The birther bill, likewise, didn’t get a hearing. Most of the signers did what signers do, it’s a verbal exchange between sponsor and signer, then a signature. There’s not time to read a bill then, where the process equates to speed dating. I’ve heard from more than one legislator that what’s in that bill is not what they were told upon signing. But other than the time it took to sign, and the subsequent reporters questions, no time was spent on that bill either.

      Now, would I like to see more on “real” issues, yes. But most of that work is done in committees, and in those early morning breakfasts and late night dinners between legislators – and yes, lobbyists. It’s not done with elegant floor debate. By the time they’re debating, most bills have already passed, or are already dead. What we see is just the show.

      • Steve says:

        Fair enough. I simply recall a phone conversation a couple of years ago with one of my local (suburban) legislators, urging him not to support the “Brain Train” proposal. He had to support it due to the players involved, but basically said that it was unlikely to go anywhere because, “The rural guys control the Assembly and they won’t go for it”.

        I groan at the urban-rural scapegoating, which is heavily used as an excuse by both sides. Sometimes it works in my favor because I *want* inaction on an issue… but it’s still a disingenuous excuse regardless.

        Glad to hear that you’re not taking any issue with my second paragraph. 🙂

        • Charlie says:

          There’s another key point which I think was in one of my first columns for Dublin, but probably needs to be re-written with a finer point.

          The rurual legislator’s days of controlling the legislature is nearing an end, if it hasn’t happened already. GA now has three distinct factions – urban, suburban, and rural – with North Georgia playing the role of wild card, as there’s a fine line of when their interests match suburban ATL and when they match rural Georgia.

          But the present and immediate future of GA politics is building coalitions for controversial bills. Party, and in some cases, geography will not be the boundaries. In a one party state, there are new rules for getting the majority of the votes, and it will be intra-party politics that bears the most watching. SB-10 is but a small preview of what’s to come for that.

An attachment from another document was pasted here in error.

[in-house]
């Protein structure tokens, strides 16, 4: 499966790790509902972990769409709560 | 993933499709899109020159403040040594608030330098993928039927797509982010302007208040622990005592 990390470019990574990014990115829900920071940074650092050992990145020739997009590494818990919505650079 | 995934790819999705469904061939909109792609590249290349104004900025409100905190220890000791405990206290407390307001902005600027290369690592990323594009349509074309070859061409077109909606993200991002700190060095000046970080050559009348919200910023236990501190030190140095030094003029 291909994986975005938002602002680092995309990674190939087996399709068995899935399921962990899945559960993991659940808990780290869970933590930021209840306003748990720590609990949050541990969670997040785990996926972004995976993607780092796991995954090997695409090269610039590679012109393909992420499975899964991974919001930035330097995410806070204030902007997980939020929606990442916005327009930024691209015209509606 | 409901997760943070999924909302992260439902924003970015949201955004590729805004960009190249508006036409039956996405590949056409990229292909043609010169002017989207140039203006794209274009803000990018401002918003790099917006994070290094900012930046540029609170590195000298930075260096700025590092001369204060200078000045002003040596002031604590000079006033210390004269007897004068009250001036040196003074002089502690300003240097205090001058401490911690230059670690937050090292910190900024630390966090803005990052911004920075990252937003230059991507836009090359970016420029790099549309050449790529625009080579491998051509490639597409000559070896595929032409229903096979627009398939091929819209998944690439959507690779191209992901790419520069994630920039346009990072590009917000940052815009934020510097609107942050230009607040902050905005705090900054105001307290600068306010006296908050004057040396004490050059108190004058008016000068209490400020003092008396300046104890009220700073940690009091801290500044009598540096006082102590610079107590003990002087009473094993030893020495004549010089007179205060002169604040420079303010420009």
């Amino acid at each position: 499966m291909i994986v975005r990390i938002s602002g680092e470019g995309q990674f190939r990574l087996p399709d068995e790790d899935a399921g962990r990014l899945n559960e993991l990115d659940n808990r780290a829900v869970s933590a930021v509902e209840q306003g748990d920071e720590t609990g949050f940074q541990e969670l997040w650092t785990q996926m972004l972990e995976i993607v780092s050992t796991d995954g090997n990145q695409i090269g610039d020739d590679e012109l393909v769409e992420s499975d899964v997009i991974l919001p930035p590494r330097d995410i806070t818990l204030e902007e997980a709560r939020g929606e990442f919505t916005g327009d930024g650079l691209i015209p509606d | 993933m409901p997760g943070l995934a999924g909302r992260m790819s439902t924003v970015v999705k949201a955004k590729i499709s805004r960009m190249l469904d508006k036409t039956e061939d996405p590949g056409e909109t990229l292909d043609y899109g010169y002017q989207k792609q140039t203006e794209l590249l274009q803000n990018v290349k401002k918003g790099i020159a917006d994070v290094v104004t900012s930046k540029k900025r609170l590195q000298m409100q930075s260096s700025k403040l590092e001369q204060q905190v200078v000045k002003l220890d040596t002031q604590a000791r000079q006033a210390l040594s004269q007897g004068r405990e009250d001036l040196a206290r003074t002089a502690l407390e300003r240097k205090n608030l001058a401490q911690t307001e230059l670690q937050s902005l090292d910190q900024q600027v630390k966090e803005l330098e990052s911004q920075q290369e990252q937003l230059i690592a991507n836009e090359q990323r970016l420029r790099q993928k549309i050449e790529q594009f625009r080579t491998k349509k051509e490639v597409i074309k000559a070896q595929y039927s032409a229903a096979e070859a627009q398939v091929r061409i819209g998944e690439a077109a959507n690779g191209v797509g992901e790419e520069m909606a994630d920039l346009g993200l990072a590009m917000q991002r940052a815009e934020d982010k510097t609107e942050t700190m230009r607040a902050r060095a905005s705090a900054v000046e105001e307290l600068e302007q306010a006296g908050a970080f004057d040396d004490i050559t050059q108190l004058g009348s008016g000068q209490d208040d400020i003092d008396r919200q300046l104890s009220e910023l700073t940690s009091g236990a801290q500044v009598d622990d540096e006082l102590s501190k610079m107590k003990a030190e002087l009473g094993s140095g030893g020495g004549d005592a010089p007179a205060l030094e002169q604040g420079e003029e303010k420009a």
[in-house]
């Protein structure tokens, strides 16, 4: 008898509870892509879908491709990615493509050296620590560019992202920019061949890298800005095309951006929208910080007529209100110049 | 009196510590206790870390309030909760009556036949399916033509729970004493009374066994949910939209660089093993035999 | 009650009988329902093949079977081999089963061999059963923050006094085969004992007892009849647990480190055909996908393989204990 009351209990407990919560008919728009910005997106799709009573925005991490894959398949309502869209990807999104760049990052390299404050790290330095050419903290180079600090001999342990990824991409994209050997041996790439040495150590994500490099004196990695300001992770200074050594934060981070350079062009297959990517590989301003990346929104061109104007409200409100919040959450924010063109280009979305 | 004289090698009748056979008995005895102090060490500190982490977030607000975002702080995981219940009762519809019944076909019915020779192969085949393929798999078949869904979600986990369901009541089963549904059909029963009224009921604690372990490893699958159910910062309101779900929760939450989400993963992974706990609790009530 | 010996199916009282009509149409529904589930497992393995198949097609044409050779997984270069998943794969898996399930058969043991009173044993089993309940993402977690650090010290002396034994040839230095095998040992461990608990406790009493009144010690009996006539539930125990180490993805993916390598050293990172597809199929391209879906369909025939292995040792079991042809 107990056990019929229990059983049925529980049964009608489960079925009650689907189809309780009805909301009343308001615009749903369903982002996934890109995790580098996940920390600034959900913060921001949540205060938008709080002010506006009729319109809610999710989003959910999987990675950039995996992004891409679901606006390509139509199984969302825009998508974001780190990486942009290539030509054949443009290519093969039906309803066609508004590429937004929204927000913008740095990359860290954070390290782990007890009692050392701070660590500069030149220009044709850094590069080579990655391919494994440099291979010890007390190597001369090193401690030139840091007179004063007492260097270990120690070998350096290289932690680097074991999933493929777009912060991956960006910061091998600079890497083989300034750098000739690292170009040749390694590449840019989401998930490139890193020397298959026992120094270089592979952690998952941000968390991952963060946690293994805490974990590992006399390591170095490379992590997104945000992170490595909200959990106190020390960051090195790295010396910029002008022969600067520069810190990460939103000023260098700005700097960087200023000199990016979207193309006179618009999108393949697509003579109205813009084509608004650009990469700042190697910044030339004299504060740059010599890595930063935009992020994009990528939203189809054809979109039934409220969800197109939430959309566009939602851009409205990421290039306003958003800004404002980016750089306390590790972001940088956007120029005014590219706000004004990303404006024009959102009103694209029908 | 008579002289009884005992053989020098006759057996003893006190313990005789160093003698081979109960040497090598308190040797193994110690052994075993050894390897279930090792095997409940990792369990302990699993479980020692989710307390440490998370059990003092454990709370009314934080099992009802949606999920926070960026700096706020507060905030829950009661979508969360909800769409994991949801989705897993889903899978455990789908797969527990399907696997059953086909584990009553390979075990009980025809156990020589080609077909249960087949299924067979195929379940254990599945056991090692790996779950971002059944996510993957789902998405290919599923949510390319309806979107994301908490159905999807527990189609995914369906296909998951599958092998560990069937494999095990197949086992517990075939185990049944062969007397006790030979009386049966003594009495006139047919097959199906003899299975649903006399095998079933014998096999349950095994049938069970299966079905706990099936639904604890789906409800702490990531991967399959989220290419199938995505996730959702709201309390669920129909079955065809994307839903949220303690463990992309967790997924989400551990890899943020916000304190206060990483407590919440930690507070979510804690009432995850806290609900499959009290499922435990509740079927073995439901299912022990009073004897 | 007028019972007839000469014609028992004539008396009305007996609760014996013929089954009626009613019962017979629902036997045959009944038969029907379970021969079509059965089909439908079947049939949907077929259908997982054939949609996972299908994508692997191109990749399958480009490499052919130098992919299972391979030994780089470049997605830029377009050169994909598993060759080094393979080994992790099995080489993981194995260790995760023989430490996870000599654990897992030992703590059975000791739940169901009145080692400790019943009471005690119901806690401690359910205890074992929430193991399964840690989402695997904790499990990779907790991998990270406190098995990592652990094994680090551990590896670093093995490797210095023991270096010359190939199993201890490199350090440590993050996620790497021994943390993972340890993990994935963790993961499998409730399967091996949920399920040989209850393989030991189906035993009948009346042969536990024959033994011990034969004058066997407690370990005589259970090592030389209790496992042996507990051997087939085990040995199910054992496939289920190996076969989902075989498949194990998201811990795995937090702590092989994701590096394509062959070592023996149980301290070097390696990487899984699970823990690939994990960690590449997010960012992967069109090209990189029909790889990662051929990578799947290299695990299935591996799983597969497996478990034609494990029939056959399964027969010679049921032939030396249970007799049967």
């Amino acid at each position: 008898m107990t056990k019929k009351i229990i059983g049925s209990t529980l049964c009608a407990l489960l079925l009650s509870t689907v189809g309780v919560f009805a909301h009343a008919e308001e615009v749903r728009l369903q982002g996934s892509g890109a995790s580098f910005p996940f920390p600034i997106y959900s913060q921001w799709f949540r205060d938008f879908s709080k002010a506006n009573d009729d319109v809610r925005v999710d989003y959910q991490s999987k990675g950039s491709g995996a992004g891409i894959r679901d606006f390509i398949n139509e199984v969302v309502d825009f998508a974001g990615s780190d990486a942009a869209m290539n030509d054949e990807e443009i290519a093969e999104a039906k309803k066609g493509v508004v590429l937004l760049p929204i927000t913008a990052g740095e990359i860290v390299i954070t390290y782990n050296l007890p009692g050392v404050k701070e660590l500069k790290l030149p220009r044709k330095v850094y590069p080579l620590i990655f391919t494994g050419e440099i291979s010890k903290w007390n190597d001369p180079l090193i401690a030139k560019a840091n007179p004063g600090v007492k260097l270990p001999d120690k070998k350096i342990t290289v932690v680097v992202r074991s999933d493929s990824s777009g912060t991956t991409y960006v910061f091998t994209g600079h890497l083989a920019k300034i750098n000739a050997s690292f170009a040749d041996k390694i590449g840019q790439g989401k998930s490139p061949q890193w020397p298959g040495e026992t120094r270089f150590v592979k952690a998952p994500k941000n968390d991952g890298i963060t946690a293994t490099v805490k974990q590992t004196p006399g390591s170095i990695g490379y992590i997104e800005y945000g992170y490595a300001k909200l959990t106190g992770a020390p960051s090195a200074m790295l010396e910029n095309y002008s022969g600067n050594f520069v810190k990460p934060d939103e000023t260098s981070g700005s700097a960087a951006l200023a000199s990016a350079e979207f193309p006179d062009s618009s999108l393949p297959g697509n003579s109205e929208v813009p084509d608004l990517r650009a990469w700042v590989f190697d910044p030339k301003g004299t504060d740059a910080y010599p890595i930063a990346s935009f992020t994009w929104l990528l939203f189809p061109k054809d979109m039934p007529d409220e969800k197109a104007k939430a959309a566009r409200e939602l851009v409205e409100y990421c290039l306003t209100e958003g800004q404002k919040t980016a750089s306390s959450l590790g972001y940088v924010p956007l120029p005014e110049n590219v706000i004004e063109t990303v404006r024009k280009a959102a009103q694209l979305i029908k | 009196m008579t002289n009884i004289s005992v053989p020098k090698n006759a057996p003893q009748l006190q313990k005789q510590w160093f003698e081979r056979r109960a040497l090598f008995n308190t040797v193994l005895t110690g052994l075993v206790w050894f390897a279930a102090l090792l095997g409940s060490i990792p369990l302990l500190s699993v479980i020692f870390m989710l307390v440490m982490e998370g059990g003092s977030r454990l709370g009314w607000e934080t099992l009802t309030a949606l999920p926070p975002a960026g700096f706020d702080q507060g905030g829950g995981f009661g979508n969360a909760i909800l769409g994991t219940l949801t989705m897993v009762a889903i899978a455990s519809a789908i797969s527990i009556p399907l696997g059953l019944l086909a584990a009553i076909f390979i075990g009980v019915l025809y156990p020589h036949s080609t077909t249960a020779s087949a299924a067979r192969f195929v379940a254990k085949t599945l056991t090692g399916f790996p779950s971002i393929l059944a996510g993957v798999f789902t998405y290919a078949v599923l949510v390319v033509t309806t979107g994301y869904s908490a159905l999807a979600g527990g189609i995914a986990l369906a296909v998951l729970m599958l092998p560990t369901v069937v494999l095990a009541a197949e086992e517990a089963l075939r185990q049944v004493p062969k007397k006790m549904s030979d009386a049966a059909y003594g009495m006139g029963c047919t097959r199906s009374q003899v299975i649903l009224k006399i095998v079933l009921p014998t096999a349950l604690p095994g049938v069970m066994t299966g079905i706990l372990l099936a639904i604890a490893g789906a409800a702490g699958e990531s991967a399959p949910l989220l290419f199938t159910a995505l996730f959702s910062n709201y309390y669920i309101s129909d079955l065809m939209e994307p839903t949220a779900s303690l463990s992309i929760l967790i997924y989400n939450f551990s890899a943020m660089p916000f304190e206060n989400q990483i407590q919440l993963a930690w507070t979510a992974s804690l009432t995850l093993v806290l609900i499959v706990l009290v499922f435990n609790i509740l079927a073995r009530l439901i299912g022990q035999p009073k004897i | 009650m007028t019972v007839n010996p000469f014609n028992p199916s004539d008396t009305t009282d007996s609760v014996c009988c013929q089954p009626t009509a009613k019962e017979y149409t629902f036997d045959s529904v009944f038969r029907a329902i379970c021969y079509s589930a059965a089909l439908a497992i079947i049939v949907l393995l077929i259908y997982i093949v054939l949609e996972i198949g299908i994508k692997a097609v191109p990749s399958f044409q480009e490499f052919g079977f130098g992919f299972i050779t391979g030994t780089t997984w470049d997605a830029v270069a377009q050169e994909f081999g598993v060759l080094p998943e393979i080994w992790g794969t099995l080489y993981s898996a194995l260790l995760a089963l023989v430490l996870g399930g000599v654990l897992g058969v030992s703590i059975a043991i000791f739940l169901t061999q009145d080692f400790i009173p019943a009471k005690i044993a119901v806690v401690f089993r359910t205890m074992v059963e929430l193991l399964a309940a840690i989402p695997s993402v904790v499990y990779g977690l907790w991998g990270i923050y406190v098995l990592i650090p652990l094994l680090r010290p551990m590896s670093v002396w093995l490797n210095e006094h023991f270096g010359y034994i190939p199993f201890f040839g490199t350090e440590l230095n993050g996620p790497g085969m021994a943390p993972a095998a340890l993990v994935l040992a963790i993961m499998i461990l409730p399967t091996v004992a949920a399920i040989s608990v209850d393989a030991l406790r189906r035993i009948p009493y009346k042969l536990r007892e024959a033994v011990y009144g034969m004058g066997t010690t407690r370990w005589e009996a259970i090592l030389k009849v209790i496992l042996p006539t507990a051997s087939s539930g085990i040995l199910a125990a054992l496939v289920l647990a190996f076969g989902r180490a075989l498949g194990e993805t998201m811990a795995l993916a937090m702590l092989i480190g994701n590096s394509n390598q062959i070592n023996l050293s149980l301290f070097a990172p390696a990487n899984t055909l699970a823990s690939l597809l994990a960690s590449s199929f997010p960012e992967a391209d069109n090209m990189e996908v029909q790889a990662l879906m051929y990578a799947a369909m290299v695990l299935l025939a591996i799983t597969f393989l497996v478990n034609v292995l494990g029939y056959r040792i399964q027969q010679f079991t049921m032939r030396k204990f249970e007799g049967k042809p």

2. racinwithrex says:

    “The main issue in this particular legislation is my belief in local control of public policy. I have supported local control since my first day in office. Every single decision on the sale of alcohol in Georgia has been decided at the local level, and Sunday sales should be no different. Senate bill 10 would allow for every community to decide for themselves if they want to sell alcohol or not. My passion for local control is why I voted in favor of SB 10.”

    I love the fact that My Senator got the chance to stand up and make his speech. Of course I have heard it about a DOZEN times and have seen him do just the opposite just as HIS BILL SB 124 wanting to make it a State Law that any Bars have to be at least 300′ from a Church. I call it his Bill because his name is the ONLY one listed on the Bill… This was a local issue in the City of Trenton and a group along with Mullis wants to make it a State Issue. So much for his “Passion” for local Control. Just Sayin!!!!!!!!!

  3. Actually, there should not be any conflict between social conservatives and liberty lovers. But due to many out there who truly understand neither, these conflicts continue to resurface. A liberty loving com-padre of mine often uses the term “TaliBaptist” and I have used the phrase “Socialist Conservative” to set apart those that are merely social conservative in practice and rely solely on their God given/natural 1st amendment right to persuade and those that wish to use the power and force of government to mandate their religious belief on others.